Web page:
Business Insider provides a hefty list of the eight most crucial business processes to look out for, but first and foremost startup founders need to keep one thing in mind: a startup is all about innovation, even in the smallest nuances. There is no sure-fire sample to follow and the most successful companies have managed to tailor the smallest facets of business management to give them the edge. It is all about streamlining, keeping every process small and compact, monitored and customised at every turn of events—small businesses at their heart are all about efficiency.

Startup guide to fledgling enterpreneurs
The success of a startup rides on efficient and innovative management (illustration, source: http://sujanpatel.com)

Many of these points might seem obvious, yet a whole legion of startups went bust from not actually paying due attention to them. Most of them (save for the ones with the most inane management) started off doing them, but they failed to pay constant and unwavering focus on keeping and revising their processes, thinking the initial plan was good to go—losing a couple of dollars at each turn, expenses mount up and bury a company over time.

Managing financial and physical assets: A good idea alone hardly ever sells the product. A company needs to be financially viable to provide the optimum price, and simple accounting is a must to keep track of the company’s available funds, of where the money comes from and where it goes.

Developing a business plan: Jot down the key elements and keep the list updated. The first version of the plan may need to include critical processes, such as market opportunity, requirements, product definition, business model, sales process, organisation. Never forget to keep revising, expanding, and changing these points, they become obsolete surprisingly fast as the product gains shape, the market develops, and funds shift.

Startup guide to fledgling enterpreneurs
Illustration, Source: http://www.spinachandyoga.com

Funding process: Create a clear plan on what networking and documents are required to get to friends and family, angel investors, and institutional investors. Make sure all legal procedures are observed and keep track of your networking options and activities.

Product development process: Continuously document product requirements, features, metrics, and milestones in its development.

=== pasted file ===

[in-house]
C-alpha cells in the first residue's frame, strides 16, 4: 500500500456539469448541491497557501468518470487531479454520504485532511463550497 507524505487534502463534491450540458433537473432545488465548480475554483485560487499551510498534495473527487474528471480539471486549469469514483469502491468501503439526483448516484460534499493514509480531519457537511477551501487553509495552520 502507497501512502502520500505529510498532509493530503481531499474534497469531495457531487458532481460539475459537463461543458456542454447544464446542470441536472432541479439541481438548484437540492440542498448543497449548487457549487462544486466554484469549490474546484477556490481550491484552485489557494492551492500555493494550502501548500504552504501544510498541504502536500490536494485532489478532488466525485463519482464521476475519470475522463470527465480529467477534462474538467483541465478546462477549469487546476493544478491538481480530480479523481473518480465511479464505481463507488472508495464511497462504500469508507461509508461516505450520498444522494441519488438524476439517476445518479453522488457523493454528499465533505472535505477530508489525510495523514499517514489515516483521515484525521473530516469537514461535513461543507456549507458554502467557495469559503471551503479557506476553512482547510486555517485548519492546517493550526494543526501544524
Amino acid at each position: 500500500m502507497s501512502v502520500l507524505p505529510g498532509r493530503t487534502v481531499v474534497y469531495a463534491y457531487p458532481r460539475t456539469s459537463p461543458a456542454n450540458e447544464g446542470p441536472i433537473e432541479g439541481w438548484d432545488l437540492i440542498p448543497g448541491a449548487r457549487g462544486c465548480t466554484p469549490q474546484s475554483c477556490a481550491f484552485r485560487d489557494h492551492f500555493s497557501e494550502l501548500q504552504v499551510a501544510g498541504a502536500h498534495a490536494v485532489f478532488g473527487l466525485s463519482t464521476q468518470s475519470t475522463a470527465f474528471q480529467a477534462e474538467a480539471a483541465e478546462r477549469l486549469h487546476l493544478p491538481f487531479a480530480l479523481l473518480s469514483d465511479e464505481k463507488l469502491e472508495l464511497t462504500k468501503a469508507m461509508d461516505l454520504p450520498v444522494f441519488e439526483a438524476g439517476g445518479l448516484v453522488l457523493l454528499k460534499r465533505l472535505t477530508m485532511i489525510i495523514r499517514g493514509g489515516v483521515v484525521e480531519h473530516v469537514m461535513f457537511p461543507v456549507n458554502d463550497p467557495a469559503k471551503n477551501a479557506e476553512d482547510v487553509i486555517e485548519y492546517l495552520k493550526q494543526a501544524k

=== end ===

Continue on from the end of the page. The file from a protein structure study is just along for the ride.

Manage human resources: Recruit, hire, pay, and train others, while ensuring effectiveness and consistency. In addition, keep track of legal obligations and tax considerations—startups and small enterprises are famous for being informal and lax workplaces, which promotes creativity and inclusion, but the legal foundations should be solid as stone.

Leverage IT: Prepare a plan well in advance on how to acquire, utilise, and implement IT solutions in your business. As the enterprise grows, teamwork and common working surfaces will become all the more important and a few handy features can go a long way towards making operations more effective. In case of technology startups, it is advisable to decide early on how the company will access the internet, what servers will be required, and how the databases will work. Additionally, do not ever forget the scheduled backup.

Billing and revenue collection: Companies need to explore their options on the most economical sales methods and collecting revenue. Sales methods not only include finding the right website to sell on, other alternatives, including delivery services also need to be evaluated.

Customer service and support: Customers need a readily-available contact that can offer professional and quick response, attesting to real expertise. Remember: if you do not hold yourself a business, people will not see you as a business.

Startup dictionary

Below is a rudimentary glossary of terms associated with startups. While the list is (very) far from exhaustive, it could serve as a starting point for further, more in-depth research whereby readers may learn about the evolution of angel investors over the recent years and more technical dimensions of equity and convertible debt/notes. For a fuller list, click here.

Angel investors: accredited investors who inject capital for startups in exchange for ownership equity or convertible debt. In the US, angel investors need to have at least $1 million in the bank or an annual income of $200,000.

Bootstrapping: funding a company only by reinvesting profits

Business excubators: fee-based comprehensive suite of services from the beginning to the end that are, unlike free incubators and accelerators, available for any paying applicant

Business incubators: a company that helps new and startup companies develop by providing services, such as management training or office space.

Option pool: shares of stock reserved for employees of a private company. Option pools are a way of attracting talented employees to a startup company, as when the company goes public, the employees will be compensated with stock. Early-joining employees usually receive a greater percentage of the pool.

Venture capital fund: an investment fund that manages the money of investors who seek private equity stakes in startup and small- to medium-sized enterprises with strong growth potential. Generally characterised by high-risk, high-return investment decisions.

Startup/seed accelerators: fixed-term, cohort-based programmes, that include mentorship and educational components and culminate in a public pitch event or demo day

By Tom Nguyen